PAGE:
I was trying to make heads of tails of both this paper and the press release about it.

The scientists have used bulk viscosity (as opposed to shear viscosity) and popped it into a model and somehow ended up at the Big Rip.

My question is, how do the two correlate in any way? Have the scientists considered the fabric of space time as a viscous fluid? Have they considered the matter within the universe to be a viscous fluid? I'm stuck on this one clarification: why does it matter that there's a viscous fluid?

  • $\begingroup$ I think they are mostly trying to fix the flaws of a model, but I am not sure that their fix has any more significance than the fact that the model they are trying to fix is broken. The viscous fluid assumption seems to make sense on mesoscopic scales, but will probably clash with general relativity on the largest scale. Naive introduction of friction is probably what breaks Lorentz symmetry... I just can't tell if this is the correct approach to lossy phenomena that can preserve the fundamental properties of GR. $\endgroup$
    – CuriousOne
    Jul 1, 2015 at 16:15
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    $\begingroup$ related: physics.stackexchange.com/q/647825/226902 physics.stackexchange.com/q/730551/226902 physics.stackexchange.com/q/62940/226902 (note: as far as I am aware, in cosmology the relativistic Navier-Stokes dissipative hydrodynamics is not used.. but rather the Israel-Stewart formulation of dissipative fluids). $\endgroup$
    – Quillo
    Oct 11, 2022 at 18:22
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    $\begingroup$ See a recent review on Viscous Cosmology for Early- and Late-Time Universe here: arxiv.org/abs/1706.02543. As @Quillo noted, the Israel-Stewart formulation of dissipative fluids is preferred in Viscous Cosmology. $\endgroup$
    – MadMax
    Oct 11, 2022 at 21:18
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    $\begingroup$ @CuriousOne, dissipative hydrodynamics can be formulated to be consistent with GR, no "clash with GR" (but not the naive extension of Navier-Stokes, see also the comment by @MadMax). See e.g. this answer: physics.stackexchange.com/a/730704/226902 $\endgroup$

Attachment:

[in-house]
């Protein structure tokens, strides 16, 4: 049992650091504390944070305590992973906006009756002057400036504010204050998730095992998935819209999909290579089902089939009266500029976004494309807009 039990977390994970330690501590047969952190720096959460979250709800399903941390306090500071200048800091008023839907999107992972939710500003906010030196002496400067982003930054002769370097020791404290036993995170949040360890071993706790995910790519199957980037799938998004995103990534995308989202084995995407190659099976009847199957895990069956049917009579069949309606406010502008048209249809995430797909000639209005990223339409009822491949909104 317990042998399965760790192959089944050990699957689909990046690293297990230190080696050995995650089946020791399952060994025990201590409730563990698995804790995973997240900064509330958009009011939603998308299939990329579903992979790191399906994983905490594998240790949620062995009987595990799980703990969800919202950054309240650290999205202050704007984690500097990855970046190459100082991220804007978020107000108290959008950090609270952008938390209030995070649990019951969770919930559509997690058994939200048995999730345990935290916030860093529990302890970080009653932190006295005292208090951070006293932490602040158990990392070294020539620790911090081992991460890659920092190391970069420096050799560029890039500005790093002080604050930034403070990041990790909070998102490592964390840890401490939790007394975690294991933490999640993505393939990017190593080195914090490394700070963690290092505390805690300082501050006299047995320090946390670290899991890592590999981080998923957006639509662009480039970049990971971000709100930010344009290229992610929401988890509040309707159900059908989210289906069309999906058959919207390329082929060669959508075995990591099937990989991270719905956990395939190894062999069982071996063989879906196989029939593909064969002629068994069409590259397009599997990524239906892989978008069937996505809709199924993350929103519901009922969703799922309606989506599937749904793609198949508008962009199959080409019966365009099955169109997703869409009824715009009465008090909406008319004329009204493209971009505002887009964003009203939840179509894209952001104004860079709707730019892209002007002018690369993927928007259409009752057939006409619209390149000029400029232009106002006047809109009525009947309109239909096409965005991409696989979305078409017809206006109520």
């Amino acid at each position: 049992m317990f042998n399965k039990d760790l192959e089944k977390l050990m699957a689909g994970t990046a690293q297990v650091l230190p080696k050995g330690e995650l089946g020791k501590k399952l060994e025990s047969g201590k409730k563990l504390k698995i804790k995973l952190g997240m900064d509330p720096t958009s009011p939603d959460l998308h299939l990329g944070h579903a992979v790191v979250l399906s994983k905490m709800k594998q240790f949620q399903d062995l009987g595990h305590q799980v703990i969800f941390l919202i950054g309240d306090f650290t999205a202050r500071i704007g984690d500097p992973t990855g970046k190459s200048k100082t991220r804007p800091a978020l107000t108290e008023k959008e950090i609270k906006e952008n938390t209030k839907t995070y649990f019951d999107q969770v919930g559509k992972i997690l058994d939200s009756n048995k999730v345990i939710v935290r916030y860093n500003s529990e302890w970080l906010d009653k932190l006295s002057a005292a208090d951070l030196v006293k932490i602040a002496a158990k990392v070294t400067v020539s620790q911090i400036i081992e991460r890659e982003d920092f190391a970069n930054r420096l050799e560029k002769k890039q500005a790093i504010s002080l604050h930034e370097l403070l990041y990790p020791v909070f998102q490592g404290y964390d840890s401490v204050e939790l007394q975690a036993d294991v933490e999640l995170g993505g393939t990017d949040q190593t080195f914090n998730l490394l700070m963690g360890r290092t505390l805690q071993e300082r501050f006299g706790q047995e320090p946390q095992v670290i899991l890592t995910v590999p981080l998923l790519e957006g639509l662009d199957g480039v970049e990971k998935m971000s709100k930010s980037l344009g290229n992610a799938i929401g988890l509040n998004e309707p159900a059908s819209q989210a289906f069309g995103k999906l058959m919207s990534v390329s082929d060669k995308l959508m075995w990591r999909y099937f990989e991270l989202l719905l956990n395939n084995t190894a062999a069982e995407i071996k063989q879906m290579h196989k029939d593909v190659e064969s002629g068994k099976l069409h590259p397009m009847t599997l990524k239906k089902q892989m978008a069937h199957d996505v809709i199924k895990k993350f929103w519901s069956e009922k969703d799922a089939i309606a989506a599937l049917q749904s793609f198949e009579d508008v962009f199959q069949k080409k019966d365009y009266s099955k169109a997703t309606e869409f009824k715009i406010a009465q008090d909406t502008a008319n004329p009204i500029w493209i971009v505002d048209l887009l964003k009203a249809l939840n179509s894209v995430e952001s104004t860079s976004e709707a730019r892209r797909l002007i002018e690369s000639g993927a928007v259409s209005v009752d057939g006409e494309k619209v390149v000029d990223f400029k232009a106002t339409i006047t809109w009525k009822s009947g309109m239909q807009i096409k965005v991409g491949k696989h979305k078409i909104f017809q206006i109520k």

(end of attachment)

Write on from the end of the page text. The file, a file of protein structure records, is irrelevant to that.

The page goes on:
– Quillo
    Oct 11, 2022 at 22:42
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    $\begingroup$ Related: Weinberg, bulk-viscous cosmology-> physics.stackexchange.com/q/779297/226902 $\endgroup$
    – Quillo
    Sep 13, 2023 at 15:10

1 Answer 1


The Universe at a large scale is ruled by Einstein's equations. There is the "gravity part" (possibly with the cosmological constant) and the "matter part" (namely, the energy-momentum tensor).

Now, the energy-momentum tensor should include all the contributions that you may want (the number of ingredients, namely fields, and the complexity of the energy-momentum defines how realistic your model may be).

You should account for baryons, radiation, leptons... all those ingredients are typically treated as "fluids". An important ingredient to be incorporated into the energy-momentum tensor is the "equation of state" of the matter (when a hydrodynamic approach is used to describe matter). Usually, simple choices are made: the energy-momentum tensor is that of a perfect fluid (an even simpler choice is the one of dust).

Of course, you can write down more realistic models by accounting for fluids with more chemical species or dissipative fluids! This should not be surprising: the matter fluid filling the Universe undergoes friction and the Universe's entropy increases.

Bulk viscosity: as the universe expands/contracts the particles/fields in it undergo "chemical" reactions (e.g., the baryogenesis, the Big Bang nucleosynthesis, etc...). This gives rise to bulk viscosity! This is true for both Newtonian as well as for relativistic fluids, see e.g. "Bulk viscosity in relativistic fluids: from thermodynamics to hydrodynamics".


Hiscock, W. A., and Salmonson, J. (1991). Dissipative Boltzmann-Robertson-walker Cosmologies. Phys. Rev. D. 43, 3249–3258.

Maartens, R. (1995). Dissipative Cosmology. Class. Quan. Grav. 12, 1455–1465.

In a seminal paper by Weinberg, he discusses the bulk viscosity, shear viscosity, and heat transport due to radiation in a relativistic fluid. He also evaluates the cosmological entropy production associated with a nonvanishing mean free time of photons and other particles.

An introduction to the relativistic hydrodynamic theory needed to understand these works (relativistic bulk viscosity, heat, radiation hydrodynamics) can be found here: see Section 8.2 for the equations describing a relativistic fluid with bulk viscosity.


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